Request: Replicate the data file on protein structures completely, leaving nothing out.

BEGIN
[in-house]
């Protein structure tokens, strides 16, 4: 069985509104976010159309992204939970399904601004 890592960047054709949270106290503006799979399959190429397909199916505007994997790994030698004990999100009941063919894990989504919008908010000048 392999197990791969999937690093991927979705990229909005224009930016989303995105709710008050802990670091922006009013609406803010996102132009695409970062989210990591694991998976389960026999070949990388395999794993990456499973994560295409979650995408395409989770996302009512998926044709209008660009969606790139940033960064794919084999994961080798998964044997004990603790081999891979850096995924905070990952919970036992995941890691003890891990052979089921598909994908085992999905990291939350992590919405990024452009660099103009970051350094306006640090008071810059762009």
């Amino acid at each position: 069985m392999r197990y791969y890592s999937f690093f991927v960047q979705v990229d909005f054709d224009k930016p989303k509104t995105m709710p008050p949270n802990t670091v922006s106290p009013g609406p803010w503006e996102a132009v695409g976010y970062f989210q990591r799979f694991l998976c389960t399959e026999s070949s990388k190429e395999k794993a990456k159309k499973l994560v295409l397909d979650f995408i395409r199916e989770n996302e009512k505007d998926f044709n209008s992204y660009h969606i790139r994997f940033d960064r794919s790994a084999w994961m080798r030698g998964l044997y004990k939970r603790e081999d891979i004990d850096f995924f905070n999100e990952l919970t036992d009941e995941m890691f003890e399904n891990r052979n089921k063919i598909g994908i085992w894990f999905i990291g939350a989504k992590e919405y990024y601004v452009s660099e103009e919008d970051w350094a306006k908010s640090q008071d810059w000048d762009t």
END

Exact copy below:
[in-house]
């Protein structure tokens, strides 16, 4: 069985509104976010159309992204939970399904601004 890592960047054709949270106290503006799979399959190429397909199916505007994997790994030698004990999100009941063919894990989504919008908010000048 392999197990791969999937690093991927979705990229909005224009930016989303995105709710008050802990670091922006009013609406803010996102132009695409970062989210990591694991998976389960026999070949990388395999794993990456499973994560295409979650995408395409989770996302009512998926044709209008660009969606790139940033960064794919084999994961080798998964044997004990603790081999891979850096995924905070990952919970036992995941890691003890891990052979089921598909994908085992999905990291939350992590919405990024452009660099103009970051350094306006640090008071810059762009």
């Amino acid at each position: 069985m392999r197990y791969y890592s999937f690093f991927v960047q979705v990229d909005f054709d224009k930016p989303k509104t995105m709710p008050p949270n802990t670091v922006s106290p009013g609406p803010w503006e996102a132009v695409g976010y970062f989210q990591r799979f694991l998976c389960t399959e026999s070949s990388k190429e395999k794993a990456k159309k499973l994560v295409l397909d979650f995408i395409r199916e989770n996302e009512k505007d998926f044709n209008s992204y660009h969606i790139r994997f940033d960064r794919s790994a084999w994961m080798r030698g998964l044997y004990k939970r603790e081999d891979i004990d850096f995924f905070n999100e990952l919970t036992d009941e995941m890691f003890e399904n891990r052979n089921k063919i598909g994908i085992w894990f999905i990291g939350a989504k992590e919405y990024y601004v452009s660099e103009e919008d970051w350094a306006k908010s640090q008071d810059w000048d762009t």